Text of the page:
Mutsuo-san related a story of his own about how he managed to get a 2 second part, drinking beer in a YEBISU BEER commercial. It must have been pretty funny for the town to see their local school headmaster on a beer CM.
Mike was pissing like a racehorse all night since he was sitting next to Mutsuo-san who kept eagerly refilling both Mike's beer and sake cups. They kept calling Mike a TSUU (sake specialist).
We gave the Takahatas the remainder of the souvenirs from Australia - a kangaroo leather money purse and a kangaroo fur bookmark (SHIORI). We apologised for the presents being crap (too many nice people and not enough souvenirs to go around - next time I'm bringing a crate load), but they said it was our heart that was appreciated. They gave us limited edition ¥500 coins from the 1998 Nagano Winter Olympics in return.
Yamaguchi-san continued to say that we were lucky and that we were some of the best guests he'd had. BTW, Yamaguchi-san doesn't like vegetarians either because they make things difficult.
For dessert we had yogurt with fruit, plus the No.1 variety of persimmon - MISHIRAZUKIKU (not crunchy or slimy like the other varieties, but incredibly crisp - someday I'm coming back to Japan just to try it again).
We then got on the topic of culture. Mutsuo-san taught us that fool (BAKA) in Aizu-ben (Aizu dialect) is ONZAGES. Surprisingly, Yamaguchi-san doesn't speak Aizu-ben, despite his family being in Aizu for many generations.
We then got an etiquette lesson on how we should refill our sake cups (Yakuza style):
- always fill others' cups before your own
- hold the bottle in two hands when pouring, whilst saying DOOZO
- hold your cup in two hands if you're the receiver, and don't move it up or down until the pouring has finished completely otherwise it indicates you're greedy and can't wait
- never shake a sake bottle to see how much is left since it implies that you're craving more. You should be able to tell just by the weight of the bottle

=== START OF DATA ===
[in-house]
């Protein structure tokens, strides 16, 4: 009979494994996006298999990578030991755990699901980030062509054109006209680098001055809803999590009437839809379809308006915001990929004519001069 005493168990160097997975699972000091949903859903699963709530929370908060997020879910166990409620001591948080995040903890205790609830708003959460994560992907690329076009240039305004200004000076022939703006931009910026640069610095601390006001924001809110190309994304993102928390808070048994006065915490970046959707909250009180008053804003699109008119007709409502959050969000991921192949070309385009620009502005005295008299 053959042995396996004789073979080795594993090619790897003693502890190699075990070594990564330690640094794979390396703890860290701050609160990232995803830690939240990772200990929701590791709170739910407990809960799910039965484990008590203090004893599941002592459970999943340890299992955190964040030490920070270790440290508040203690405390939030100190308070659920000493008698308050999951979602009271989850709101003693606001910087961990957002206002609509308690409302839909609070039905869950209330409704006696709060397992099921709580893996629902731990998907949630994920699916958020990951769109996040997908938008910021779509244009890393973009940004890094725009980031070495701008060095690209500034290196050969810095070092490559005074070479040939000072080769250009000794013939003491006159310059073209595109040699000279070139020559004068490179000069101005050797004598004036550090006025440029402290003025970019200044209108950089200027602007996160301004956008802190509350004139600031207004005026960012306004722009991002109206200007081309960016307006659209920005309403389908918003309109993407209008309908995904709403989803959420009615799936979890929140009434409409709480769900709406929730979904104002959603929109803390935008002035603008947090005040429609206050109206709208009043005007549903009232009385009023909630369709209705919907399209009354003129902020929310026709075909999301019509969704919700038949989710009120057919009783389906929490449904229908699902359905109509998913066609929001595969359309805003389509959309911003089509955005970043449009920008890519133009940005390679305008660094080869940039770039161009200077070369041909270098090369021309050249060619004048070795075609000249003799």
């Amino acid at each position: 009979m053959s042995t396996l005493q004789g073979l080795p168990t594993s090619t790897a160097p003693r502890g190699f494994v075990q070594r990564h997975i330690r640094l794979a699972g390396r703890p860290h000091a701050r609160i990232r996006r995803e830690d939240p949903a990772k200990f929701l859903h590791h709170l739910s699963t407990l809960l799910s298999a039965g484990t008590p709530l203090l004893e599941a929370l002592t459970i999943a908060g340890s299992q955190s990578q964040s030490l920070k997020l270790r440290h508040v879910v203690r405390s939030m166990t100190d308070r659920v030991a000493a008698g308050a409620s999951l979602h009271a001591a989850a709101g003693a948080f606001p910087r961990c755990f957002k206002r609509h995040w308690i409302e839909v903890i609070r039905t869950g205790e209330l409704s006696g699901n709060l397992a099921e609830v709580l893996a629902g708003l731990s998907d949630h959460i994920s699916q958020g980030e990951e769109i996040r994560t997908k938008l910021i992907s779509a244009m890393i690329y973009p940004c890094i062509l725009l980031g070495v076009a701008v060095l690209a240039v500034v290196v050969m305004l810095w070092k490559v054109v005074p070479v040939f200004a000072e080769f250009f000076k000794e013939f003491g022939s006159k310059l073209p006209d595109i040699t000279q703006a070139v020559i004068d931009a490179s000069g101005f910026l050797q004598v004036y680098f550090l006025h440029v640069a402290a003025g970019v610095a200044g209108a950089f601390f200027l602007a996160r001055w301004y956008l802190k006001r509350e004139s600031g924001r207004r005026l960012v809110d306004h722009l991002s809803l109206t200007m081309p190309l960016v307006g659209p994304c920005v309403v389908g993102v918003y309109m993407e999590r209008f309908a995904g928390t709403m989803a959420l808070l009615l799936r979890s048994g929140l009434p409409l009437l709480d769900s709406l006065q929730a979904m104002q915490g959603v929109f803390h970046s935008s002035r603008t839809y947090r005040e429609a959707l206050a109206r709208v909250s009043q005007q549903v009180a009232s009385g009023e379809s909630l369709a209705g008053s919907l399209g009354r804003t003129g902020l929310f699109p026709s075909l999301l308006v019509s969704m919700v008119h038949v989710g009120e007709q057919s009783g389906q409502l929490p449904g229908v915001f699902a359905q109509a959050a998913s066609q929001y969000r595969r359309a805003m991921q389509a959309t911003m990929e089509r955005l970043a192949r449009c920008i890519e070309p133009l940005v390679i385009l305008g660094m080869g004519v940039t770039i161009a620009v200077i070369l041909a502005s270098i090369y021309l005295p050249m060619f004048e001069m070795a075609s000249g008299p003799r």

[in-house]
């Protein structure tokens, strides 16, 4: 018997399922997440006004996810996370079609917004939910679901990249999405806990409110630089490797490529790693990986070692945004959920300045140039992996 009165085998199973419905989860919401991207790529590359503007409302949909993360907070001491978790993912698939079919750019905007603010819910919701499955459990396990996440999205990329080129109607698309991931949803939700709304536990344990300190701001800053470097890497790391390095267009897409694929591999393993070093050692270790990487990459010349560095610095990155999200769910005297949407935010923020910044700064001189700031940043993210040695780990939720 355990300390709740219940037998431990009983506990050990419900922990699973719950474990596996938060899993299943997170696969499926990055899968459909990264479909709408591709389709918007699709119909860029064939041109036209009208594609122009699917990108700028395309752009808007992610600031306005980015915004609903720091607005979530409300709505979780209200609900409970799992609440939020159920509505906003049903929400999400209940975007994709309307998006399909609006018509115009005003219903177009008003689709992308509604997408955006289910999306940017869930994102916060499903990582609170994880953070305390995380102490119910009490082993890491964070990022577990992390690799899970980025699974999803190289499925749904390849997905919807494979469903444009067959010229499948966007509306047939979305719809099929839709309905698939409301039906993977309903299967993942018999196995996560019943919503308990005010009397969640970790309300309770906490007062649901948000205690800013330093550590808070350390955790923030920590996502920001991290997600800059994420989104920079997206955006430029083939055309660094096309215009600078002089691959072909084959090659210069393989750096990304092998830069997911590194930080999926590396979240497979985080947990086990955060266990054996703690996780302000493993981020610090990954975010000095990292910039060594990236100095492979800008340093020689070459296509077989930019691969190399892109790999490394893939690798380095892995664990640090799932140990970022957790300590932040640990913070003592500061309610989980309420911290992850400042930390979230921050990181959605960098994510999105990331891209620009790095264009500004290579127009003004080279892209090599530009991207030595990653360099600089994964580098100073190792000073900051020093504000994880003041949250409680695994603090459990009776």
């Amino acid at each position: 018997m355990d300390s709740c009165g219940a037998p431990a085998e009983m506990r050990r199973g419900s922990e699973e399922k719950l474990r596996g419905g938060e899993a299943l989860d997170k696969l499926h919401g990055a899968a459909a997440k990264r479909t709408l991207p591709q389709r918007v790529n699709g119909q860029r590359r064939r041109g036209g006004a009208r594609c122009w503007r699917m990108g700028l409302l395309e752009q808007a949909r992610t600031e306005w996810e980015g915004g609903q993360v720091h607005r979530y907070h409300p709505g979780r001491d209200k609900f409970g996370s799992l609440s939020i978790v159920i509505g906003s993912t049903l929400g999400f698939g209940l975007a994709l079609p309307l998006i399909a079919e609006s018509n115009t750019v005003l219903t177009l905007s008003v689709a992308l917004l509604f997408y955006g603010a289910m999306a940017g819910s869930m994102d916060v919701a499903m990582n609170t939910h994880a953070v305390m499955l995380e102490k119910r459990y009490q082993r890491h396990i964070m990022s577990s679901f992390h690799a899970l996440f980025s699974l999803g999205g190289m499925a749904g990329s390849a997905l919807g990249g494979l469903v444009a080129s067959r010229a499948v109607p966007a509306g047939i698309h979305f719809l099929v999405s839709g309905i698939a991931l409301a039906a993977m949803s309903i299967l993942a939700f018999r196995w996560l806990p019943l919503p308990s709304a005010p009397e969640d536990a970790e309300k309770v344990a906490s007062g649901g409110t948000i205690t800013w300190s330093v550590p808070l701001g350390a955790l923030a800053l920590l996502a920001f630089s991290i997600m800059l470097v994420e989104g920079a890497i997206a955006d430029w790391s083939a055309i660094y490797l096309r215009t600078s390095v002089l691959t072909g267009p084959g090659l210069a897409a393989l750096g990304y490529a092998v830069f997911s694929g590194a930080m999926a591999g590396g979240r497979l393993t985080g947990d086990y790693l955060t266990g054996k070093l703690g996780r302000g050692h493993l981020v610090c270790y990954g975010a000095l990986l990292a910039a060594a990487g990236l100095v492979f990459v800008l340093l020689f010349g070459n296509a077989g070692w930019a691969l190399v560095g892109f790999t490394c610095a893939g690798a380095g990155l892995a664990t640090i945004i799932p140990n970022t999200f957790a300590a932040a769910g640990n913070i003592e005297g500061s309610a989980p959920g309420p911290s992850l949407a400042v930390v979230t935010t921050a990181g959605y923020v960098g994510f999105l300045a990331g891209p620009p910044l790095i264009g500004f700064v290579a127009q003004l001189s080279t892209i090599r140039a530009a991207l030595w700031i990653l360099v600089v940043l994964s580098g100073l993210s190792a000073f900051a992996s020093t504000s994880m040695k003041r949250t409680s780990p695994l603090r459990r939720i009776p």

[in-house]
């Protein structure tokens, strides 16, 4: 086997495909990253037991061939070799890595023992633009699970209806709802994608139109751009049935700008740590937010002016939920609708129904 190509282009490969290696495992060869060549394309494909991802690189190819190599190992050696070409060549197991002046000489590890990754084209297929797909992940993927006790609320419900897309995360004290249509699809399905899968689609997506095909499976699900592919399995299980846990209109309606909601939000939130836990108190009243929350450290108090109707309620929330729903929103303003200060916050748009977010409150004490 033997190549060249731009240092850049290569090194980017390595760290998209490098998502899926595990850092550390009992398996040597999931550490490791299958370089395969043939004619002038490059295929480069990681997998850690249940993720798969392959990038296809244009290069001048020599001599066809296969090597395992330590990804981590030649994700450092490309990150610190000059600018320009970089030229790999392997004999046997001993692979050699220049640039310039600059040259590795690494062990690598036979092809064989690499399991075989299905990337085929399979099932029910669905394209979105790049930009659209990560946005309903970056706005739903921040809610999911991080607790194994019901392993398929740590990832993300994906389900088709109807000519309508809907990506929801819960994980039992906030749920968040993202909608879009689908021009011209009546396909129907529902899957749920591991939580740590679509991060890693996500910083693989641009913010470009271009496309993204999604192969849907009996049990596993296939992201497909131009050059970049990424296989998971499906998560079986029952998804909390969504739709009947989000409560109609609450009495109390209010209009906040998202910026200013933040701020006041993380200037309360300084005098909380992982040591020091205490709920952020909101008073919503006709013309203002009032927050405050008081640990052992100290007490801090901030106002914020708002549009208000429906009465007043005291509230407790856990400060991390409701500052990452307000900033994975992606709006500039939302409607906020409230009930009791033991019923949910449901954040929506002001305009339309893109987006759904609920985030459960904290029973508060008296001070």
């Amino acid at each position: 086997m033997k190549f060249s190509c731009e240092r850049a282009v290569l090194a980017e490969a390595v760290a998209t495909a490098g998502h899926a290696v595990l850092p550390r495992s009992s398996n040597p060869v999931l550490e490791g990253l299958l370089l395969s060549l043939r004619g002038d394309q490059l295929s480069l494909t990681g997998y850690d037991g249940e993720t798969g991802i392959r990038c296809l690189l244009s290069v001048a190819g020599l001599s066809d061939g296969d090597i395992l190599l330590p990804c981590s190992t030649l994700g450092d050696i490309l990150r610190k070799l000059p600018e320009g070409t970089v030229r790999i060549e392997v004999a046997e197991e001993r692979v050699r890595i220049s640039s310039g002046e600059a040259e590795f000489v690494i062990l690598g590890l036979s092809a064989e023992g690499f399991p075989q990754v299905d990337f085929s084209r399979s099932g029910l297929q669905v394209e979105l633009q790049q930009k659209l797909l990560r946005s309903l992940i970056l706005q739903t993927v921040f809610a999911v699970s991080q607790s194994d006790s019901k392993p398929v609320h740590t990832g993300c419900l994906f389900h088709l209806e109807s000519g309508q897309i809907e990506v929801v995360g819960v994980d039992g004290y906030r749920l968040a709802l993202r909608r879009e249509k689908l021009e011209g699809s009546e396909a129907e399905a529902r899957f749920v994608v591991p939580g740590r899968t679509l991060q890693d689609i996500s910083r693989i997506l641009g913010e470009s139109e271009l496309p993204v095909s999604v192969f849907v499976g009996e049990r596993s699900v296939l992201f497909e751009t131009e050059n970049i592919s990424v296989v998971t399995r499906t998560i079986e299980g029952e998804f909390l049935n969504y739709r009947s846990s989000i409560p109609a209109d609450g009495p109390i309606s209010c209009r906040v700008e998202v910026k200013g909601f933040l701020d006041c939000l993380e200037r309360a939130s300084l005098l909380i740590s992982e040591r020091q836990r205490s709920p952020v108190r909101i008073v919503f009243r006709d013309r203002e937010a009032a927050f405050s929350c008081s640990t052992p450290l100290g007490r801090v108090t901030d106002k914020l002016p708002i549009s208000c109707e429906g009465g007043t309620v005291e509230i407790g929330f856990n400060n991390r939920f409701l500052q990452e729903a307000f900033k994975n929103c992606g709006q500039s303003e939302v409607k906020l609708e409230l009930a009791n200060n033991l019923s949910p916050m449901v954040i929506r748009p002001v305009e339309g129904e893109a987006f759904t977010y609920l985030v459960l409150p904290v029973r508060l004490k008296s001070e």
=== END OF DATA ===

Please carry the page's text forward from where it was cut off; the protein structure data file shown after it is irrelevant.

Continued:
All these lessons on drinking and pouring meant that Mike, Mitsuo-san and I were fast cleaning up the bottle of sake.
We were all sitting in AMURA (crosslegged) position, but if we had been Yakuza and Mutsuo-san (the now rather drunk Mutsuo-san who kept hitting Mike, and saying DAME to everything) was oyabun (BOSS), we would have had to have sat in SEIZA (kneeling) position.
We finally cleared up the distinction between ATSUI (hot - as in hot weather) and ATATAKAI (hot to touch - eg. food and drink). We also learnt that the body language to indicate that something is hot is to touch your earlobe.
I brought up the MAJIDE comment again so Mutsuo-san called me an Osakan AHO (fool in Osaka-ben, but has a more offensive meaning in standard Japanese).
Mitsu-san said that she was impressed that we were all eating everything that was given, so I talked about our UMEBOSHI experience and also mentioned that we had yet to try NATTO (fermented soy beans). Then they sprung the GAIJIN CHARENJI (gaijin challenge) on us and gave us natto omelettes. Mike couldn't finish his. I swallowed it quickly so I wouldn't be wasting food. Dave was loving it - mind you his nose was blocked so that he couldn't tell that it smelt like off milk.
I gave a meek smile, fighting back the tears when Mike's uneaten natto travelled around the table and landed before me. My half-hearted nodding and less that enthusiastic "OISHII" (delicious) was not lost on them. Yamaguchi-san even said "KAWAISOO" (I pity them)
Back on the topic of drinking, Mutsuo-san pointed out what looked like a pickled radish in a bottle, telling us that is was a Korean root that had been fermenting for 10 years. Mike pointed and asked "SHITEMOII DESUKA" (am I allowed?).
I asked the Takahatas what the deal was with all the red triangles marked on all the windows of tall buildings. Mutsuo-san's explanation was quite entertaining. In the event of a fire, the firemen need to know via which windows they can enter the building. Triangle marked windows, when knocked go JYAAN, and fall down in one piece. Other windows go PIKA PIKA PIKA (accompanied by wide, "twinkling" hand movements) and shatter all over the place.
I also asked about the big red cow symbol we had seen everywhere around Aizu. The cow is called AKABEKO (BEKO being Aizu-ben for cow). It symbolises happiness and togetherness.
We finally exchanged addresses and got ready to leave. Mike even promised that he would return to Aizu for the festival with girlfriend in tow.